I’ve seen the flag-covered casket rolled into the room where mourners were gathered to pay their last respects. How much did I consider that this life was an exchange for mine?

Soldiers and veterans march in parades, stand to salute the flag, and I admire them as tears often fill my eyes. They have sacrificed in ways I am not acquainted.

This morning I sit in my home with the freedom to choose how I will spend this day. I am not concerned that military forces are coming to take me captive. I can travel through multiple states to visit my family. I can attend the church of my choice. I can vote my conscience.  I can carry a weapon to defend myself. I can work and earn a wage.  I can go to college and pursue my calling and my dreams. I can shop where I choose. I can get to a doctor or a hospital and expect good treatment. I can write words on the world-wide web.

My freedom is precious. I value living in the United States of America. She has her problems, no doubt, but her flag still waves over the home of the brave and the free because of people who gave the ultimate for me. The living and the dead. They served their country. They served me.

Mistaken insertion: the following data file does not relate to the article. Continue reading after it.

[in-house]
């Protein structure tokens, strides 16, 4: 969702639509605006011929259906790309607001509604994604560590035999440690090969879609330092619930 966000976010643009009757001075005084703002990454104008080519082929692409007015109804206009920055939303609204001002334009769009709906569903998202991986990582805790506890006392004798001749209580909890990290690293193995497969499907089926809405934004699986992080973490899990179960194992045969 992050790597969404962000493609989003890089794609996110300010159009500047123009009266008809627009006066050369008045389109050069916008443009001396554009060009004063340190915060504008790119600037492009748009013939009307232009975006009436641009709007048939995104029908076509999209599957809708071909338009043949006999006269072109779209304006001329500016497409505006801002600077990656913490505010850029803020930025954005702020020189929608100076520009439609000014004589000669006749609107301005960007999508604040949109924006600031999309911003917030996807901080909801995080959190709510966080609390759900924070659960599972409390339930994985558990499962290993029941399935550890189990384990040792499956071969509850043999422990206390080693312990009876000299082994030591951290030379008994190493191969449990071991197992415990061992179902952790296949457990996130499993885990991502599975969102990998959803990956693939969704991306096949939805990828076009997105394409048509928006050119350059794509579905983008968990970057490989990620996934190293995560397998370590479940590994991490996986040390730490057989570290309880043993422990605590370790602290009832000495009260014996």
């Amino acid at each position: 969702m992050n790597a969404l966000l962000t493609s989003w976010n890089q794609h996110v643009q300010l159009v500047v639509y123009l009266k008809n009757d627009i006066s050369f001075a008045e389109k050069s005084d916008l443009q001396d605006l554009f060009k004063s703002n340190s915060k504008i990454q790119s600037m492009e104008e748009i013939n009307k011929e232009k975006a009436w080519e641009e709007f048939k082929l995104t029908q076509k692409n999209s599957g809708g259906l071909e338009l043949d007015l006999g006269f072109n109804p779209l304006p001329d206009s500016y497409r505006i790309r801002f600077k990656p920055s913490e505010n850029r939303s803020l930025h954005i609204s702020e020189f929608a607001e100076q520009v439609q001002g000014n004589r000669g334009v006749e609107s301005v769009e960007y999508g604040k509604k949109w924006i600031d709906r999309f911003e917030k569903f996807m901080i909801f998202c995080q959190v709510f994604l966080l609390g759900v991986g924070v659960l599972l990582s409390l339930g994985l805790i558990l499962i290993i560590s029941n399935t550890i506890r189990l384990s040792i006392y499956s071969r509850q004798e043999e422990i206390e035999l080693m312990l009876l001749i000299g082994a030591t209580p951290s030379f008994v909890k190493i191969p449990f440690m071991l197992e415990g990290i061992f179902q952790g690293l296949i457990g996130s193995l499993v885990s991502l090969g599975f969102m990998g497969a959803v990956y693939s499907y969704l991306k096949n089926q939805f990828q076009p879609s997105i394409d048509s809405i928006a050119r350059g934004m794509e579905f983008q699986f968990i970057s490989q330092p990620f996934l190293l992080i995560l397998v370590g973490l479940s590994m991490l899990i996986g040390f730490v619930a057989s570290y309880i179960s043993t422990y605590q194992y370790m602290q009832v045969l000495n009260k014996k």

And I will not forget.

God bless America. You have spread your grace on us.

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America

God bless America, land that I love. Stand beside her and guide her through the night with a light from above.

Sometimes it feels like night in my beloved country. We are fighting for our existence. We are in debt up to our ears, drowning in it. Our freedoms seem to be melting away like ice on a summer day.

There is fighting within our borders. The streets in our cities are fraught with violence. Our resources and beauty are sucked up by so-called progress. Our babies, our next generation, die at the hands of their mothers by choice. Fathers forsake their children and leave them for the state to provide. Drugs and alcohol drive people to do the unthinkable.

We are weighed in the balance and found wanting.

Father, forgive us for we have sinned.

And yet . . .

Grace abounds. Grace always abounds.

We are the most blessed nation in the world. Our land overflows with bounty. Freedom still rings loudly. Peoples from around the world desire to come to America because of what we can offer. The gospel is still preached on our soil. We still send out missionaries.

We have been given much and much will be required.

Father, show us the way. Light the path in the dark.

God bless America.

Sunday grace